The air vibrations of the stream of air moving through the vacuum cleaner suction nozzle are produced by a transducer which comprises an electrical speaker for producing airwaves usually between 10 to 500 cycles per second. Coupled with the transducer is a control circuit for adjusting the frequency of the airwaves in a range from 10 hertz to 500 hertz. A control circuit for adjusting the amplitude of the airwaves is also provided.
The vacuum cleaner further comprises a shield for the transducer within the nozzle housing whereby the transducer is protected from both the airstream and debris cleaned from the workpiece moving through the nozzle housing. A viewport is defined within the nozzle housing, and an interior light for illuminating the workpiece can be mounted adjacent the nozzle opening of the nozzle housing, so that both the frequency and amplitude of the airwaves produced by the transducer can be adjusted to the fabric or debris to be cleaned from the workpiece through visual inspection and fine tuning to achieve maximum vibration of either the workpiece or the debris.
In an alternate version of the preferred embodiment, the edges of the suction nozzle housing are constructed to provide for slidably engaging the nozzle housing directly upon the workpiece. In this version of the preferred embodiment the air holes disposed in the nozzle housing about the nozzle opening and adjacent the workpiece would be used to assist in introducing air into the nozzle housing.
Lastly, the vacuum cleaner may have a switch for turning the transducer on and off independently of the operation of the vacuum cleaner blower assembly so that the suction nozzle can be utilized on both carpeted or fabric covered surfaces, as well as on hardwood or tile floors, thus enhancing the versatility of the vacuum cleaner and the air vibration suction nozzle for use upon more than one type of workpiece in marked contrast to prior art.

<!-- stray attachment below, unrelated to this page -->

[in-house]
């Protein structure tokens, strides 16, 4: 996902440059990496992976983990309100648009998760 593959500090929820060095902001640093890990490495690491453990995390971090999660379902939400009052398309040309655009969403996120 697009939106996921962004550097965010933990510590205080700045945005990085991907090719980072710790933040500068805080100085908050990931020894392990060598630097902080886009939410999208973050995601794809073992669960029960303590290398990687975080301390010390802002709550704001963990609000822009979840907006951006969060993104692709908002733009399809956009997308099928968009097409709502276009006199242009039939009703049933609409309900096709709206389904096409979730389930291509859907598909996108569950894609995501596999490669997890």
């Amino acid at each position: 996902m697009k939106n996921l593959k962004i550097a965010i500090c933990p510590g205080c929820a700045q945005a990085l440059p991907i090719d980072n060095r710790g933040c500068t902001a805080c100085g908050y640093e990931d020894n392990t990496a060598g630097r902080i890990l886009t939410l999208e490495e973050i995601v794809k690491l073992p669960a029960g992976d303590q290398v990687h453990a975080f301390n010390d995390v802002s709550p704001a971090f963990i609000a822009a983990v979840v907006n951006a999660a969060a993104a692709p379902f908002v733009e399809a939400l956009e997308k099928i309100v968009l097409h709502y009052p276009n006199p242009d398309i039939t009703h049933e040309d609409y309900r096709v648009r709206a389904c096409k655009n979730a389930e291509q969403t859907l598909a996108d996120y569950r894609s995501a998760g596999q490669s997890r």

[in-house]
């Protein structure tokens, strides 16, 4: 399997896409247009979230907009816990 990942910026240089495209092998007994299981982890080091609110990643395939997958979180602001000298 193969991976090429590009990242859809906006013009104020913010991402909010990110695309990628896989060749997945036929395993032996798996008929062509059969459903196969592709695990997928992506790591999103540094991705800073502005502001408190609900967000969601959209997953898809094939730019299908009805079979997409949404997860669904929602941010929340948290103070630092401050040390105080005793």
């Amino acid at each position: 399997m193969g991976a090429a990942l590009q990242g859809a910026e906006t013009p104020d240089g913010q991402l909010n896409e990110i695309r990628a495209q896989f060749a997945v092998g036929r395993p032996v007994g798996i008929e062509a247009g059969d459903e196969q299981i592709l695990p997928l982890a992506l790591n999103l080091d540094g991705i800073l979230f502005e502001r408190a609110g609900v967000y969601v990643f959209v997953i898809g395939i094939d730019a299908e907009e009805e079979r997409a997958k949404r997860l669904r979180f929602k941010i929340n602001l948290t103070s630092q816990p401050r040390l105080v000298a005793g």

Therefore, it is an object of the present invention to provide a vacuum cleaner with an air vibration suction nozzle which contains no motors, belts, or rotary systems for agitating the workpiece to be vacuumed by the vacuum cleaner.
Another object of the present invention is to provide a vacuum cleaner which is less damaging to carpets and other fabric workpieces by using air vibrations in the airstream produced by a transducer to gently vibrate the workpiece in place and remove dirt and soil particles from the workpiece without beating, pulling, or tearing at the fabric of the workpiece.
It is another object of the present invention to provide a vacuum cleaner which includes an airstream vibrator that can match the frequency and amplitude of the waves produced in the airstream to the workpiece, or to the debris located in the workpiece being cleaned, in order to more efficiently clean the workpiece.
It is a further object of the present invention is to provide a vacuum cleaner which will clean a workpiece with greater efficiency than a mechanical system in that a power circuit is utilized to create airwaves produced in the airstream of the vacuum cleaner to vibrate the workpiece, which can be done more efficiently, and with less power loss, than is believed possible through a mechanical system.
It is still another object of the present invention to provide a vacuum cleaner with a suction nozzle which can be quieter in operation than a mechanical agitation suction nozzle.
Other objects, features and advantages of the invention will become apparent upon reading the specification when take in conjunction with the accompanying drawings.
FIG. 1 is a perspective view of a vacuum cleaner with an air vibration suction nozzle according to a form of the preferred embodiment.
FIG. 2 is a side elevation view of the nozzle housing illustrated in FIG. 1, illustrating how the nozzle housing and transducer are supported over the workpiece.